which is driven by IT rather than addressing the broader strategy and culture necessary

for BI to succeed. Without strong executive support and sponsorship, BI initiatives may

lack the necessary leadership commitment.

To overcome these challenges, organizations must develop a broader plan and hence,

here is where an effective BI Strategy can help.


BI Strategy

As mentioned earlier, BI strategy is a structured plan that outlines how an organization

intends to collect, analyze, and utilize data to drive informed decision-making. Below are

the key sections that you should include in your BI Strategy.

1. Goals and Vision

Start with the end in mind: Strategic leaders start by defining the desired outcomes

they want to achieve with their BI strategy and define how data will be used to

support those goals. This will require participation and buy-in from multiple

stakeholders across the organization, including business leaders, IT professionals,

and data scientists, to understand their needs and expectations and to gain support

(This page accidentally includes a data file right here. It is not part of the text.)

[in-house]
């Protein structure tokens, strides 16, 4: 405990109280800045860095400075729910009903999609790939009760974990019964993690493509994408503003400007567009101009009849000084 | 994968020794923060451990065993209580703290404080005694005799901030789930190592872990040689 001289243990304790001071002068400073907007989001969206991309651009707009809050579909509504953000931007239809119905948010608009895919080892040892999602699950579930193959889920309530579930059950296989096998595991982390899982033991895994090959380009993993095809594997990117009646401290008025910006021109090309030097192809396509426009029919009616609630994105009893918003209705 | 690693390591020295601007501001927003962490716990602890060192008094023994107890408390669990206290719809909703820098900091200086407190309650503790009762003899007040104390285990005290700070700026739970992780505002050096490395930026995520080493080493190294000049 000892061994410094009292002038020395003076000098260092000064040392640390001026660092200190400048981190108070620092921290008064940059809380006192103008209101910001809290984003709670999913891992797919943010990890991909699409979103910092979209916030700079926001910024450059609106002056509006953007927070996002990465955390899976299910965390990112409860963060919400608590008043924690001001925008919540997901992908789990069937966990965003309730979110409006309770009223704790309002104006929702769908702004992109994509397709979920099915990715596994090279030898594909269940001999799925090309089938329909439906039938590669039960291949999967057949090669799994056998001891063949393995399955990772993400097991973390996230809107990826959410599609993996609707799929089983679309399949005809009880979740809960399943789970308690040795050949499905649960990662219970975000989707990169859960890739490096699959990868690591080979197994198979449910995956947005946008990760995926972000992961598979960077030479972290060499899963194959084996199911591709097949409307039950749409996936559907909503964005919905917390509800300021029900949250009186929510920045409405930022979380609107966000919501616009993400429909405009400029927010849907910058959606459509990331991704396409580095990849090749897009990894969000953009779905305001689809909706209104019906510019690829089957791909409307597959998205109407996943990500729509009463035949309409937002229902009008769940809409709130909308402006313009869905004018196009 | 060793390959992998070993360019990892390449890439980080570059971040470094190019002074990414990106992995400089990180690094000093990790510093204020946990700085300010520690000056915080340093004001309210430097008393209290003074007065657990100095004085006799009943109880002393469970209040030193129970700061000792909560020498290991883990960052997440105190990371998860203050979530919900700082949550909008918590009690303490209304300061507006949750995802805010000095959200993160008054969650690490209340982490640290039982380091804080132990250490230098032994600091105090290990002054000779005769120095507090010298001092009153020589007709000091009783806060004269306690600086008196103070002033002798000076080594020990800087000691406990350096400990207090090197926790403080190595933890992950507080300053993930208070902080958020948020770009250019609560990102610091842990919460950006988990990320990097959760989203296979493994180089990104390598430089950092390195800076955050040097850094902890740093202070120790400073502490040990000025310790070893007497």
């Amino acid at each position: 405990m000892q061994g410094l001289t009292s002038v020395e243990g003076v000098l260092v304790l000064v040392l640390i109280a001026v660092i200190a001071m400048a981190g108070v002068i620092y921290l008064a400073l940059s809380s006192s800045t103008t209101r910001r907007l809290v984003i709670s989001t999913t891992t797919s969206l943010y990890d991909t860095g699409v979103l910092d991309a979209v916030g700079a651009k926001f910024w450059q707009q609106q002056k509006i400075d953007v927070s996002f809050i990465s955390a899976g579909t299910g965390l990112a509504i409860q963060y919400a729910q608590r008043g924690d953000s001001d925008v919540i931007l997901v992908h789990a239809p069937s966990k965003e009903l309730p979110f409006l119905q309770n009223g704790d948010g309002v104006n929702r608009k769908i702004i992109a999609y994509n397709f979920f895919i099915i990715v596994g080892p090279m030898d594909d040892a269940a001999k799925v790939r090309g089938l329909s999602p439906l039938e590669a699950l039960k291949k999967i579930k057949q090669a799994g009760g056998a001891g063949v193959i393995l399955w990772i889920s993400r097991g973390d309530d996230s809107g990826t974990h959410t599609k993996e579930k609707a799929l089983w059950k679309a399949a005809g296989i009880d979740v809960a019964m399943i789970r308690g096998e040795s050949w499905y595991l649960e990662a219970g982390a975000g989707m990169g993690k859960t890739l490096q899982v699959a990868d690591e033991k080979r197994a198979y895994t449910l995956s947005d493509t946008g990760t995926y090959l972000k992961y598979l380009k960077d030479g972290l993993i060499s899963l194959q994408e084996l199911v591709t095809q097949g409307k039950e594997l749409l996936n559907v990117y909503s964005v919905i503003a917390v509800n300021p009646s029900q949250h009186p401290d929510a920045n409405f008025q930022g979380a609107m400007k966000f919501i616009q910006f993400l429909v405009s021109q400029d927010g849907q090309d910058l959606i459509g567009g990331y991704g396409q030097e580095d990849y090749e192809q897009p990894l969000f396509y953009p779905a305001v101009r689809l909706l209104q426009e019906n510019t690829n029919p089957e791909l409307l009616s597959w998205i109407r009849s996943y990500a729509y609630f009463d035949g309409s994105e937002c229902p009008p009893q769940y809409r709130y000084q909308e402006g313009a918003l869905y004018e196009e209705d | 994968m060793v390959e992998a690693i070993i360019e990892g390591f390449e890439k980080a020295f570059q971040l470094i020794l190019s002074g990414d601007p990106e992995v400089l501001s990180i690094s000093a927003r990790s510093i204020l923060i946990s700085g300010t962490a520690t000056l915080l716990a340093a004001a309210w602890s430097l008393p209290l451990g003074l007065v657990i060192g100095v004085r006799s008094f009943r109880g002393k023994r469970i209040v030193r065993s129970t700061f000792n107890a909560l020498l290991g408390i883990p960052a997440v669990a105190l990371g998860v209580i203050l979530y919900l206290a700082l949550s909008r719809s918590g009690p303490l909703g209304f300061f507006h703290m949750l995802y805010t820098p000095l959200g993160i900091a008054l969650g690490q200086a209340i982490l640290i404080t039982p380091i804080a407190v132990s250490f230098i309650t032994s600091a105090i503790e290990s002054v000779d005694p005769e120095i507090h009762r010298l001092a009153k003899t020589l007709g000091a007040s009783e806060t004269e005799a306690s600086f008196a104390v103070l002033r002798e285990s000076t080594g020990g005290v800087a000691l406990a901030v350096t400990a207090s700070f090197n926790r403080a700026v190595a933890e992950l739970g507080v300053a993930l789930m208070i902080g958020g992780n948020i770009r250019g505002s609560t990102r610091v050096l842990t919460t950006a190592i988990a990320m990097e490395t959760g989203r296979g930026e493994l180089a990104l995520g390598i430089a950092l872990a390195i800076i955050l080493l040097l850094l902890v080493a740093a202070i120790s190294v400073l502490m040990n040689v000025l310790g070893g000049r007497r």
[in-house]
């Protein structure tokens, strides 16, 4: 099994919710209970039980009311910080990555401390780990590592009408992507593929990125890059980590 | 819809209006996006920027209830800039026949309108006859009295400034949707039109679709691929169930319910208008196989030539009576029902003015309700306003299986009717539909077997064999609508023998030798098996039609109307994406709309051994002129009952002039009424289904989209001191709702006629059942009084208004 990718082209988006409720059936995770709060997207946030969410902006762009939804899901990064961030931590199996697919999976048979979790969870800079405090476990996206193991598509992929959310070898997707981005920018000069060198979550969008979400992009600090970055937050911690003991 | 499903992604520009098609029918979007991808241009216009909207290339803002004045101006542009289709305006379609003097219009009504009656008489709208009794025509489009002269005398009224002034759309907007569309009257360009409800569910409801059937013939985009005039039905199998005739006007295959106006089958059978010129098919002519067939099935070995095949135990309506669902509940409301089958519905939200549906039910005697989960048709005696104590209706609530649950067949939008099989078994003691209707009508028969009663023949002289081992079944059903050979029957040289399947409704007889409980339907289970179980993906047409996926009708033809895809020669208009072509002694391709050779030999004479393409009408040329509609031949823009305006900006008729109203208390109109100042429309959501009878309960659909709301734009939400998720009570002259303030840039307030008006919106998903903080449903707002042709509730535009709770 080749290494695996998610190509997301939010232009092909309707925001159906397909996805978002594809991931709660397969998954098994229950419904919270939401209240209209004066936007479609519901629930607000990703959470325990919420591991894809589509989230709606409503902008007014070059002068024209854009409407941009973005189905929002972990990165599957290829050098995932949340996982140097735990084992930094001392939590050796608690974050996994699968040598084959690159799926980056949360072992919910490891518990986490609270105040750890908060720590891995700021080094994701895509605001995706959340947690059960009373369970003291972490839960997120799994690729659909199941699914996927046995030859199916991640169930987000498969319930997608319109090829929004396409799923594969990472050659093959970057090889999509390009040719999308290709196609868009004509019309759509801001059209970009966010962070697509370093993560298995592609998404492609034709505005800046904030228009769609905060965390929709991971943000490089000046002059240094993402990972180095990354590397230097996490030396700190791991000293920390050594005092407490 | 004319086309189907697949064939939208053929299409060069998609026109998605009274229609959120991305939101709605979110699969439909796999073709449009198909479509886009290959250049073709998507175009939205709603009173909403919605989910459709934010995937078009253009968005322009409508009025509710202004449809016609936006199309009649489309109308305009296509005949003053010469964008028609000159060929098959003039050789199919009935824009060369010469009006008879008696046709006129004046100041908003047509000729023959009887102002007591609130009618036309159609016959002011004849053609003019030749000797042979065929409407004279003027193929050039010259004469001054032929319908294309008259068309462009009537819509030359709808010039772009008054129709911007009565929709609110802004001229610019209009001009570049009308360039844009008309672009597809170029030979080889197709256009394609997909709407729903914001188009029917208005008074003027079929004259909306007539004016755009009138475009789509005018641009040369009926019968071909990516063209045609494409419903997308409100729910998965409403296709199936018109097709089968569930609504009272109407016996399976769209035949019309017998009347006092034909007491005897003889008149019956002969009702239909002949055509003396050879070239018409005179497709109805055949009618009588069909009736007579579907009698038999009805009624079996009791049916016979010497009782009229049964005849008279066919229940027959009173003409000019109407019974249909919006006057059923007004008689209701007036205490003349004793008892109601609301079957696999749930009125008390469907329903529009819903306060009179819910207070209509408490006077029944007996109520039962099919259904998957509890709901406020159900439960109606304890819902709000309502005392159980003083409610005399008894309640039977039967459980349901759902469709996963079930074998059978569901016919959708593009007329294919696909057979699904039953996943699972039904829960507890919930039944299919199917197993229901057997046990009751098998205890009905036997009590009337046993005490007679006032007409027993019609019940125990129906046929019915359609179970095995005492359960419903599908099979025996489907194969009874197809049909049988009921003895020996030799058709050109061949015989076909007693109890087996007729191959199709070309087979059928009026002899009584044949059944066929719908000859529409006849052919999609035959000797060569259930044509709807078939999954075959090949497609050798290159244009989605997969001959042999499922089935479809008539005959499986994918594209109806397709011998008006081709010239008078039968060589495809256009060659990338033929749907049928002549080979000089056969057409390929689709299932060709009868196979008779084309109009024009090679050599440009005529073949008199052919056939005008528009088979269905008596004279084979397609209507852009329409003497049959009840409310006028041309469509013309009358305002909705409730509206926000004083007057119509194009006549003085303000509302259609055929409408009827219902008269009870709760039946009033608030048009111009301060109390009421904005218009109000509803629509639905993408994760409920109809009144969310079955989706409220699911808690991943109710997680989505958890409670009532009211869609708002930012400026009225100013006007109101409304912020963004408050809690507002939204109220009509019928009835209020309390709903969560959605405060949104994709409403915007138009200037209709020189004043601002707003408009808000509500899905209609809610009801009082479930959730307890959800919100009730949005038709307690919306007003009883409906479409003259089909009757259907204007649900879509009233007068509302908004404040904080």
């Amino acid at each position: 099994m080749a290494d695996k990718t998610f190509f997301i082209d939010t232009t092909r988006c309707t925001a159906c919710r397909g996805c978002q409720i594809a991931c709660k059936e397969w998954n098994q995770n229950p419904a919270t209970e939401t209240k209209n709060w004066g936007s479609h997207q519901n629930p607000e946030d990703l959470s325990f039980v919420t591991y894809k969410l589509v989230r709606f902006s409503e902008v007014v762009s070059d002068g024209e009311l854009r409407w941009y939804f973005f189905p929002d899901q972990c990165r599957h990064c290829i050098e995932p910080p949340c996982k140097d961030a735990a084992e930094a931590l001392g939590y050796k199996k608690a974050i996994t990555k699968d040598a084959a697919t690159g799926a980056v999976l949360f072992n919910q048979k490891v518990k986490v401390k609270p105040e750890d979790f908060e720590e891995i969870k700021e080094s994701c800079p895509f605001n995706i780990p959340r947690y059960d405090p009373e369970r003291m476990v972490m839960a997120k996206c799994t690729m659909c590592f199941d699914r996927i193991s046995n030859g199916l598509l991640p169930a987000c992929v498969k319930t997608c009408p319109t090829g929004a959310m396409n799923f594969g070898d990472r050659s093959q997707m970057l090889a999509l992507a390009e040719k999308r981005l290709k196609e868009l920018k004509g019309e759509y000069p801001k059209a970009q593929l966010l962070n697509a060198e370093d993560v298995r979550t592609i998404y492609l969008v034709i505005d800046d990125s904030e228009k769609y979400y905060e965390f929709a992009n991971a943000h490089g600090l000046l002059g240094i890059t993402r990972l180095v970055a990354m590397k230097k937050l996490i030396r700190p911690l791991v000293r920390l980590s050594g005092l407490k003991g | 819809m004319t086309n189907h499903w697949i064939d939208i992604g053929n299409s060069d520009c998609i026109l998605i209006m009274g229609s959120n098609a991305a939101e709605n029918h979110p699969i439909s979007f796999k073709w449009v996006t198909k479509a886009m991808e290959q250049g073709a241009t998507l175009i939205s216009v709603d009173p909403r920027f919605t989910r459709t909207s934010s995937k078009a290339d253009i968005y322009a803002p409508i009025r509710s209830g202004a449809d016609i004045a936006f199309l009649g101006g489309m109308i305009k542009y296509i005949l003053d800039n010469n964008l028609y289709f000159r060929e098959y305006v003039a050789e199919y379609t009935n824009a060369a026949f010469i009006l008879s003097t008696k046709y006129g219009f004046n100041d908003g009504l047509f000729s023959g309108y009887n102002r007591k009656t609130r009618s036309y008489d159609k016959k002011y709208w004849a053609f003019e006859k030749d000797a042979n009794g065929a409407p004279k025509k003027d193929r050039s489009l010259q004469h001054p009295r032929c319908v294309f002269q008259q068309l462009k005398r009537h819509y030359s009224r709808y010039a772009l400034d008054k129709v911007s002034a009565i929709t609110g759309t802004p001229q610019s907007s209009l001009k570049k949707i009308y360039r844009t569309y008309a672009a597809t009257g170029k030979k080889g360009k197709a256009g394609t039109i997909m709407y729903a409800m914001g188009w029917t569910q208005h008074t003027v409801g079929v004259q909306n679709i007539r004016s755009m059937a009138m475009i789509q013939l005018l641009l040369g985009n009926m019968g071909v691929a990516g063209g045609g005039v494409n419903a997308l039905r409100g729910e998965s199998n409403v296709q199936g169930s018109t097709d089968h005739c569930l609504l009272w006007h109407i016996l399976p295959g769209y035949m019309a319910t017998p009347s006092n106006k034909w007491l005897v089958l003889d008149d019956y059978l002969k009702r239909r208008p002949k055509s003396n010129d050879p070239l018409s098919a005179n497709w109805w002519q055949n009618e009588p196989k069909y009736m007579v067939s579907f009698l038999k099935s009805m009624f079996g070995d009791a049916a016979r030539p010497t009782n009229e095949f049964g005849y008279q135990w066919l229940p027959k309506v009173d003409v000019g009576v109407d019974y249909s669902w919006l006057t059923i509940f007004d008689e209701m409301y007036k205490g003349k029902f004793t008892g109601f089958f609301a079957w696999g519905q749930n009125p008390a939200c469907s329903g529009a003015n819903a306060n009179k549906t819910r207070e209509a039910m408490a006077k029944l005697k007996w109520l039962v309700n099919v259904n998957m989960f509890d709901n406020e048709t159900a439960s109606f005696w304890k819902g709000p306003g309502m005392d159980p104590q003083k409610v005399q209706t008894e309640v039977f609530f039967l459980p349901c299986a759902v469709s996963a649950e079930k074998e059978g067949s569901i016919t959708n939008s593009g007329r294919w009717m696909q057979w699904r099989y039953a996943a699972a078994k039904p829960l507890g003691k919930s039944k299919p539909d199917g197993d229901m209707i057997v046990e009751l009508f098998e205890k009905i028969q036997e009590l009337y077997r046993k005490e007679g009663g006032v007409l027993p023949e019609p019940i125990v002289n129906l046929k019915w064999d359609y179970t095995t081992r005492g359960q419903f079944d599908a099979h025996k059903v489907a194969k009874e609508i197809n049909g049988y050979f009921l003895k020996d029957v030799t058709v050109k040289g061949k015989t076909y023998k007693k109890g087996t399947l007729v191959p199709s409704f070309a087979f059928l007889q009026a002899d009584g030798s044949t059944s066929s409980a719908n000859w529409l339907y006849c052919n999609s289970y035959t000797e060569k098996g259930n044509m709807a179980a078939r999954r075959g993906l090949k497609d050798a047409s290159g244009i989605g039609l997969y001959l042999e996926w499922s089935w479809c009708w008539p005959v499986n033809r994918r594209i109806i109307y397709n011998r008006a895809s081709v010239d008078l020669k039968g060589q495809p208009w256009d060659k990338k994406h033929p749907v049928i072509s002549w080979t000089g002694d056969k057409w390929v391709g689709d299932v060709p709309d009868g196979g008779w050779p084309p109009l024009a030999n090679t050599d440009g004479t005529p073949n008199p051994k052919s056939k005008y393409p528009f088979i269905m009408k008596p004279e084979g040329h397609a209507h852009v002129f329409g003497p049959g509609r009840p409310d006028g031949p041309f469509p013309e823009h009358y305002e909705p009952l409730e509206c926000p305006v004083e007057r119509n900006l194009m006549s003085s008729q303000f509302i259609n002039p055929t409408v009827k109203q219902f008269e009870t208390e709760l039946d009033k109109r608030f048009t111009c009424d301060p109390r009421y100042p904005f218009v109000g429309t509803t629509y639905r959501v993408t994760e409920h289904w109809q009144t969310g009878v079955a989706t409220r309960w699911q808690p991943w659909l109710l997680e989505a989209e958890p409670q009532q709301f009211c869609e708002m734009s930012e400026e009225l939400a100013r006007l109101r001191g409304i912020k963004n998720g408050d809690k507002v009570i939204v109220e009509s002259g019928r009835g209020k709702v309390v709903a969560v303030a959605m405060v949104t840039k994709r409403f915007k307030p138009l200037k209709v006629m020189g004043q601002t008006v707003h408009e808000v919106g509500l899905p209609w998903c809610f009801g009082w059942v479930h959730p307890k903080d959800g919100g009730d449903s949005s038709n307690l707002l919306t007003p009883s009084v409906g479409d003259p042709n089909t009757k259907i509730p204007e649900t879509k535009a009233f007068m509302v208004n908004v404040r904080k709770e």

for their data vision.

Examples may include goals for revenue growth, cost reduction, risk mitigation or

improving operational efficiencies. Try to get as detailed and specific as possible and

include a few use cases.


2. Current State Assessment

Performing a current state assessment is a crucial part of your BI strategy as it

provides a clear snapshot of your organization's existing BI infrastructure,

processes, and capabilities. Understanding the current BI landscape helps

identify strengths, weaknesses, and areas in need of enhancement, ensuring that

future BI initiatives align with organizational goals and effectively address any

existing challenges.


Identify gaps and opportunities. Based on the assessment, clearly identify and document the key gaps and opportunities for improvement. This includes identifying areas where the organization needs to invest in modern technologies, processes, or skills to improve data quality, accessibility, governance, and security.